North Korea is disabling its plutonium-producing reactor and other plants under a six-nation deal reached in Beijing last year with the US, China, Japan, Russia and South Korea.
But disputes over the declaration due at the end of last year have blocked the start of the final phase of the process - the permanent dismantling of the plants and the handover of all material.
Under the terms of the deal, in return for total denuclearisation North Korea is due to receive energy aid, a lifting of US sanctions, the establishment of diplomatic relations with Washington and a formal peace treaty ending the Korean War.
North Korea's declaration has been held up partly because of Pyongyang's reluctance to discuss allegations of any transfer of nuclear technology to other countries, notably Syria.
The US says North Korea has helped Syria with a suspected nuclear reactor project that Israel destroyed in an air strike last September.
It also has accused Pyongyang of pursuing a uranium enrichment program, which could provide it with a second way to produce fissile material for nuclear weapons in addition to the plutonium-based program used in its 2006 nuclear test.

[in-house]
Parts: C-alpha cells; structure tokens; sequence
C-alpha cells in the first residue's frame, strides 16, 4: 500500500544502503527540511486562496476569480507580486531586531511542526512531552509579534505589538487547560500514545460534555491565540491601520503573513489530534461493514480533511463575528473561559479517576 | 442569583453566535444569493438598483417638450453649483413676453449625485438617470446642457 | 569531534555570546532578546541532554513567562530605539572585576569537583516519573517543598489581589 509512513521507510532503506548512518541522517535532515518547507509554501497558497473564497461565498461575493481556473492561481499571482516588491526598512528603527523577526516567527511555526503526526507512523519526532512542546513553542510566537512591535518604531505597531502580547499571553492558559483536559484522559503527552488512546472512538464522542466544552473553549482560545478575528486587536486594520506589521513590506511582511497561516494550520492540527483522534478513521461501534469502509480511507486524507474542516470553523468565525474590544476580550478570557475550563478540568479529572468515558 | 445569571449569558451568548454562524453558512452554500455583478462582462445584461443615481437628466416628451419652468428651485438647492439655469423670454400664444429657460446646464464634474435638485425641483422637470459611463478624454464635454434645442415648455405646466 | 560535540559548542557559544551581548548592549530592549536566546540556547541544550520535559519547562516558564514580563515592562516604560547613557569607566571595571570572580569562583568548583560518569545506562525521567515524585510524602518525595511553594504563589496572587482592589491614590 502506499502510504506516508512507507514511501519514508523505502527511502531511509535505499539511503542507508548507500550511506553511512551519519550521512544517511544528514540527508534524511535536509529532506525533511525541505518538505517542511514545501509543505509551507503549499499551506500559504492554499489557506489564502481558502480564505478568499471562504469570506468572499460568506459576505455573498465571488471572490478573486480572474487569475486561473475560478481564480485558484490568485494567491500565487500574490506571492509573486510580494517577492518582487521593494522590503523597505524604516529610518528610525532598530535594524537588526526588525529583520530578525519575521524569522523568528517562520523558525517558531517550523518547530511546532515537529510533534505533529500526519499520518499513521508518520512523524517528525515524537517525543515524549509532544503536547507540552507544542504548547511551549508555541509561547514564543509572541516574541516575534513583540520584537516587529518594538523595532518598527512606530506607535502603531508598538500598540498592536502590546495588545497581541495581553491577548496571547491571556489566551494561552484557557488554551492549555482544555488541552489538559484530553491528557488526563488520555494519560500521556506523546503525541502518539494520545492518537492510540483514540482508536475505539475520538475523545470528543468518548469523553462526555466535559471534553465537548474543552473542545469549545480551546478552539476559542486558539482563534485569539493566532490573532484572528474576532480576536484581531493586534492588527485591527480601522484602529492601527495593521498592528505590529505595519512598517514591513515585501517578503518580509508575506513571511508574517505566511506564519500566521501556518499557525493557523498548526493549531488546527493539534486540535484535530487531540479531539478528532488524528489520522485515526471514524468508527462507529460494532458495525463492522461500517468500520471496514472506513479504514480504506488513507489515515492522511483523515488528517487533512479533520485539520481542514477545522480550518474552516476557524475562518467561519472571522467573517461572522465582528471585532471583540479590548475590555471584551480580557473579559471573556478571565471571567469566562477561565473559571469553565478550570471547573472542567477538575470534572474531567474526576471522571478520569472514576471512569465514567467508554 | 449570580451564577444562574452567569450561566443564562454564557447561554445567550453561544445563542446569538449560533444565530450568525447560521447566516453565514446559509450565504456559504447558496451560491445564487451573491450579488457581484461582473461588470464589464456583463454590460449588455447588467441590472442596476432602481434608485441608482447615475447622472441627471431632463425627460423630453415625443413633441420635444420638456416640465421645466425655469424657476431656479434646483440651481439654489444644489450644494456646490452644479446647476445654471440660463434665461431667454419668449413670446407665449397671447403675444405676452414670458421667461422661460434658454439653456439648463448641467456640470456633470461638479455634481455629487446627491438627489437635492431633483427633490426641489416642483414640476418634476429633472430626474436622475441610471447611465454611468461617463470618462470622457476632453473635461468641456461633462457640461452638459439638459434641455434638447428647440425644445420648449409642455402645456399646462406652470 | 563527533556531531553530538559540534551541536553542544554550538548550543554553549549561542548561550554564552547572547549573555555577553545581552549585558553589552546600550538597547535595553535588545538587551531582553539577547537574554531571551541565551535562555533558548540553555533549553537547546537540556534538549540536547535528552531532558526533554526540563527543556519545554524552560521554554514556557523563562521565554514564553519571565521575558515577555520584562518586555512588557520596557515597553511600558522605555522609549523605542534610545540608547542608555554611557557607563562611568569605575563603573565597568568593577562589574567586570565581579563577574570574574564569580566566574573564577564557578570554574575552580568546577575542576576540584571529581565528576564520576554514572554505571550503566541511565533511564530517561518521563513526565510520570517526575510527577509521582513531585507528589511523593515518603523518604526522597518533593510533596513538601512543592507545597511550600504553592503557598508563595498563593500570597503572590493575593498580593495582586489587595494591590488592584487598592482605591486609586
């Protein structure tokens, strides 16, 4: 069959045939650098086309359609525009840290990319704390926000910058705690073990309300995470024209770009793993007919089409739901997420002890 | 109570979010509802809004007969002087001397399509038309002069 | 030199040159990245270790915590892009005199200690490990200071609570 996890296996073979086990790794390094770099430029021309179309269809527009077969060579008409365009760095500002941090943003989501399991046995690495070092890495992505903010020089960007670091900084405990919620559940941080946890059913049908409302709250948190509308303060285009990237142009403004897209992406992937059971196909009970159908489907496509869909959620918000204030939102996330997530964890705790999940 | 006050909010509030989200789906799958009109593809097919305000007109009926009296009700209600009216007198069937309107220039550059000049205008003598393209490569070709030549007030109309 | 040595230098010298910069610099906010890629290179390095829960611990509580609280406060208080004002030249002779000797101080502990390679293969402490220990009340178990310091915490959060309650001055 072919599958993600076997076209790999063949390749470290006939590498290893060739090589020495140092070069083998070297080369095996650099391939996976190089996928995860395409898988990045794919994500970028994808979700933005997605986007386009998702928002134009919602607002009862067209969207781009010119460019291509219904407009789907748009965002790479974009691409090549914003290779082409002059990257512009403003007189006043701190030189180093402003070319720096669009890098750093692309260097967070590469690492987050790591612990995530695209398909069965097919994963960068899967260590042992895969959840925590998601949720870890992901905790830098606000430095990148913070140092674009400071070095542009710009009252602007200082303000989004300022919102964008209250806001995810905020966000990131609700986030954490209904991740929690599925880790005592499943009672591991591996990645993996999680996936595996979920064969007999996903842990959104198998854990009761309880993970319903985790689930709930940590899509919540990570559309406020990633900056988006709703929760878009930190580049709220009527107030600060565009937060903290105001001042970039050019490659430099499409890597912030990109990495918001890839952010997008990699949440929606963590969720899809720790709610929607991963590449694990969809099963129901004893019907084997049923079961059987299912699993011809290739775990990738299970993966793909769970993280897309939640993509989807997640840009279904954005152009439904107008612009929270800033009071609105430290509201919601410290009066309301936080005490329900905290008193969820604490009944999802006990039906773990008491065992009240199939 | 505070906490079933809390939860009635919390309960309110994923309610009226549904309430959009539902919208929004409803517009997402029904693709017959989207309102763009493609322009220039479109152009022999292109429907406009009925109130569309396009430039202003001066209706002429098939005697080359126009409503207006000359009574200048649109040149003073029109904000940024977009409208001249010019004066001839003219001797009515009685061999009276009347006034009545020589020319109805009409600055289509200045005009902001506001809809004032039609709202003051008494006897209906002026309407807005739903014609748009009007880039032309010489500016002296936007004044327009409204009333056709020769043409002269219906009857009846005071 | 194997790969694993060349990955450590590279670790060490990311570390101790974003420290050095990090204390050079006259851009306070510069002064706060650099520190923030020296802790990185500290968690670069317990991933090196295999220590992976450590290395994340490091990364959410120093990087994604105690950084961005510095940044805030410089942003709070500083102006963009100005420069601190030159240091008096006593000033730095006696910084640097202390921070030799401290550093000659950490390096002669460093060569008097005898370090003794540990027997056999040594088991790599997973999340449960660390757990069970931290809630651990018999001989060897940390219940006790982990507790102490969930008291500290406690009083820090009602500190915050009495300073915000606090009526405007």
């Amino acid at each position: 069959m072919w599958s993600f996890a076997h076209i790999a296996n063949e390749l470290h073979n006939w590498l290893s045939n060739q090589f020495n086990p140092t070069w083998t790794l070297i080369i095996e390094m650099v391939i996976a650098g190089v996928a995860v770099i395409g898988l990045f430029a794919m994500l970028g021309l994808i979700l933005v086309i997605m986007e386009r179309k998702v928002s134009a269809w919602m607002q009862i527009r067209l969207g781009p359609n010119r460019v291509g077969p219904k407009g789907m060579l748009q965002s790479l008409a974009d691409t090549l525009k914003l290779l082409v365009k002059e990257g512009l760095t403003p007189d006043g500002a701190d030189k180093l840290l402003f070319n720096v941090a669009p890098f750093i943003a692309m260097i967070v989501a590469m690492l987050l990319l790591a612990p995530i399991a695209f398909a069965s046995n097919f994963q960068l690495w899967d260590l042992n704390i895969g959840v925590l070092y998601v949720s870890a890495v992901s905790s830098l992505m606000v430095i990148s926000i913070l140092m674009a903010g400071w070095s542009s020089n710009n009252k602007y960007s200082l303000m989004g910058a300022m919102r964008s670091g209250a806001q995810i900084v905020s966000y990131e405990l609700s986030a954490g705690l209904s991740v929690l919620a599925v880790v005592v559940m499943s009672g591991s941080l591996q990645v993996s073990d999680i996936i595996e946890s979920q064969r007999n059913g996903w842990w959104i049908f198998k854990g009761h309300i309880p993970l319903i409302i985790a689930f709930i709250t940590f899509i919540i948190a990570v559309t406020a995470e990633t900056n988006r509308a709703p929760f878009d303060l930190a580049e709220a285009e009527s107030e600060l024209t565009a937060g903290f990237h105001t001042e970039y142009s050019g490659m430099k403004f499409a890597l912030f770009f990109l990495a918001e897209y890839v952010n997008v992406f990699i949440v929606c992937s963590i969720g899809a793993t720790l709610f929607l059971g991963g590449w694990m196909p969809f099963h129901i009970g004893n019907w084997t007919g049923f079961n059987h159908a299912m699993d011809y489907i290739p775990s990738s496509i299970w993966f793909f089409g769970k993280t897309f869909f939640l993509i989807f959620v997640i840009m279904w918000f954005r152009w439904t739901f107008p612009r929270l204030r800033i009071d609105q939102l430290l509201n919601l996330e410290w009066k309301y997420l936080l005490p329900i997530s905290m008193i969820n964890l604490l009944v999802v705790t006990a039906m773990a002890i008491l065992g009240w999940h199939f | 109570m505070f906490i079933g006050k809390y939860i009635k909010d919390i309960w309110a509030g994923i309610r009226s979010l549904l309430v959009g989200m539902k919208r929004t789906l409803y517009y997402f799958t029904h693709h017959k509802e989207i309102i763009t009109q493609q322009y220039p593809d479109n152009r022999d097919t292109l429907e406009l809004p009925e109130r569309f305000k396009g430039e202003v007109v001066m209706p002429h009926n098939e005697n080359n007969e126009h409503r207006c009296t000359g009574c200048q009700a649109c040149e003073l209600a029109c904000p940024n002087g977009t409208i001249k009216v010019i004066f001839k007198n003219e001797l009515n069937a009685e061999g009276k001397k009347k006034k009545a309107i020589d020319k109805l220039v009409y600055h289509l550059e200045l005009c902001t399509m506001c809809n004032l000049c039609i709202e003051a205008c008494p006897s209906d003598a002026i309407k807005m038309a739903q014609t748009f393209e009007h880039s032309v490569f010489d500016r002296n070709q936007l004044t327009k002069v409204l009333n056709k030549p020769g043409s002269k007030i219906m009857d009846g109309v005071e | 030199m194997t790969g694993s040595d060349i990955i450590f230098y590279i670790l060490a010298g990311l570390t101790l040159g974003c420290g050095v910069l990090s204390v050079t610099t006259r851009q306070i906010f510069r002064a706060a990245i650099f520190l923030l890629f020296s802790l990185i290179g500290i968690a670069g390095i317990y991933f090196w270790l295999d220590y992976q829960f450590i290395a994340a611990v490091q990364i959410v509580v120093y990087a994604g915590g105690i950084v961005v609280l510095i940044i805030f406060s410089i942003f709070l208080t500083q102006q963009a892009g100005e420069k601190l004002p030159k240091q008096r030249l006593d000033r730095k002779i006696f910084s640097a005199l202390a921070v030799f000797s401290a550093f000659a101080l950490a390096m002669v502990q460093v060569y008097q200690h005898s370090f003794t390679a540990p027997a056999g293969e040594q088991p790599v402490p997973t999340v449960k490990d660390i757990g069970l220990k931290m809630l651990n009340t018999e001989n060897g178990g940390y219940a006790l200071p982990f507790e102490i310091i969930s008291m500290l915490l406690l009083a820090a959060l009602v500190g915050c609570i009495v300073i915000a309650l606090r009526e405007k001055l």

However, in an effort to revive the deal the US has indicated in recent weeks that it is willing to soften its stance on the North Korean declaration.
Under a face-saving compromise, the declaration is expected to be split in two parts with North Korea giving a detailed disclosure of its plutonium program on the one hand, while on the other providing an "acknowledgment" of US concerns about its suspected uranium enrichment and proliferation activities on the other.
Earlier this month North Korea handed over copies of 18,822 pages of documents on its plutonium program to a visiting US envoy.